Carol Bartz is used to being watched. A year and a half ago, she took the high-profile job as CEO of Yahoo, the iconic but struggling tech company. She's become a celebrity CEO whose management is continually analyzed in the blogosphere and whose public talks—often peppered with barnyard language—are posted on YouTube. In this Q&A, Bartz talks about why you learn more from bad bosses than good ones, the analogy between management and motherhood, and why managing should be a craft of continuous learning.
Kermit Pattison: When you came to Yahoo, what were the first things you did to set conditions for being able to manage the organization?
Carol Bartz: The first thing I did was just set up 45 min sessions with as many people as I could and just listened. I said, "Okay, what do you think needs to be changed here? What's good? What's bad? What would you do if you were sitting in my seat?" And then I'd always ask, "Who else should I talk to?" If you sit quiet long enough, you find out what people really think. I filled a whole notebook up in those first few weeks, just gently asking and listening.
How did that position you to actually start to manage?
By the time you get to be my age and have managed these sized organizations, you start having a pretty good people meter about who's trying to shine you on and whose ideas make sense. It would have been rude to me to come and say "I know what's going on, this is what we're going to." I don't think that's very credible.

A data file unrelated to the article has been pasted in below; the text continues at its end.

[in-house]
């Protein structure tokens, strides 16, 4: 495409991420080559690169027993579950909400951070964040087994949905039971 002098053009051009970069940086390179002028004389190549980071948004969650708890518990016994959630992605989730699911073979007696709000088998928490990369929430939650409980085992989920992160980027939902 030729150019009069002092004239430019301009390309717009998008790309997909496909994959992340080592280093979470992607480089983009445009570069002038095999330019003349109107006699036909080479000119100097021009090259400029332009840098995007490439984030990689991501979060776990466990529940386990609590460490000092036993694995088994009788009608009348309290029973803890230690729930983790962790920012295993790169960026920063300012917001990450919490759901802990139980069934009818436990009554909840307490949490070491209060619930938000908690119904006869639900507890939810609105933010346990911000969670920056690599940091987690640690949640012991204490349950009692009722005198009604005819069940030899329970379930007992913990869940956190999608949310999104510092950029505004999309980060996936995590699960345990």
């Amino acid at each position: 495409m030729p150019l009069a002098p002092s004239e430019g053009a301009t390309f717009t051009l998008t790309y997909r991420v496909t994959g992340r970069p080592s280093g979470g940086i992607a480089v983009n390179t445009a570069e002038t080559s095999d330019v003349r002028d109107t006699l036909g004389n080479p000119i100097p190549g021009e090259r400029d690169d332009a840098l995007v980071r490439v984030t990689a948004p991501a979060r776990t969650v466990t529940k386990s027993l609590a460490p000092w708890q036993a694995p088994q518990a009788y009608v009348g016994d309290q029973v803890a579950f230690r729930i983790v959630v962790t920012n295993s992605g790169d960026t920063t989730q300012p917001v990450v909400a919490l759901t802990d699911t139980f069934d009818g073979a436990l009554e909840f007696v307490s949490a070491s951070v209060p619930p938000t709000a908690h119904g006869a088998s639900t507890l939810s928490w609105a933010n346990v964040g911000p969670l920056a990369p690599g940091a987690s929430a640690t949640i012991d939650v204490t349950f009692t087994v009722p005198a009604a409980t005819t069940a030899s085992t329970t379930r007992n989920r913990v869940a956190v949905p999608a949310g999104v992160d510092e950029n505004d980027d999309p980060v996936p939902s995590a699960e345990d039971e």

You also start picking up the habits of the company. Yahoo has had this habit of never starting anything on time. It didn't matter—20 minutes late, 40 minutes late. I mean, you could wander in when you wanted to wander in. It took me about four days to say, "You know, when we schedule something at 9:30, it starts at 9:30." It's just people knowing there's going to be a little bit of discipline. That probably got to the company as fast as anything—Oh, we're starting meetings on time? Whoa!
What else surprised you?
How fascinated everybody is with what I do. I'm just sitting here trying to do a job everyday and everybody is analyzing six ways from Sunday. Which, if you're not careful, causes you to analyze it six ways from Sunday. In this day and age, when I'm sitting being interviewed, I look out into the audience and seeing all the flip videos are pointed at me all the red and green lights. Whoa! It's not that interesting.
You grew up on a farm—not the most auspicious beginning for CEO of a tech company. How did that shape you?
I'm kind of Midwestern snob. I think we're just nice people and have a great work ethic. Sometimes I think those of us in the Midwest can be intimidated by the two coasts. I just refuse to believe that. How did it shape me? You know what it's like living in the upper Midwest. You're expected to work hard.
My grandmother raised me. She was a real no-nonsense but very funny lady. I drove tractors, made hay, milked cows, fed the chicken, fed the pigs. The one thing I drew a line at is I never helped butcher—ugh! Grandma knew that and she'd always taunt me. I'd come home from school and she'd have two pigs eyes on plate for me. That was her sense of humor.
You once described yourself as "pathetic" as a young manager. How has your leadership style changed over time?
When I started off as a boss, just like when I started off as a mom, I though I was supposed to be the font of all knowledge—ha! That's pretty funny. I thought that I had to have an answer, always know what to do and try to keep everything in control. Do you have kids? You soon find out you have to let a lot of things go. If I get cranked up over every little thing, this ain't going to work. You have to figure out what you're taking a stand on and what you're not. You have to be as explanatory as possible. You also have to be willing sometimes to dig in and say, "No, we're not doing that." When you first start, you don't have that much flexibility.
Has being a mom shaped how you manage employees?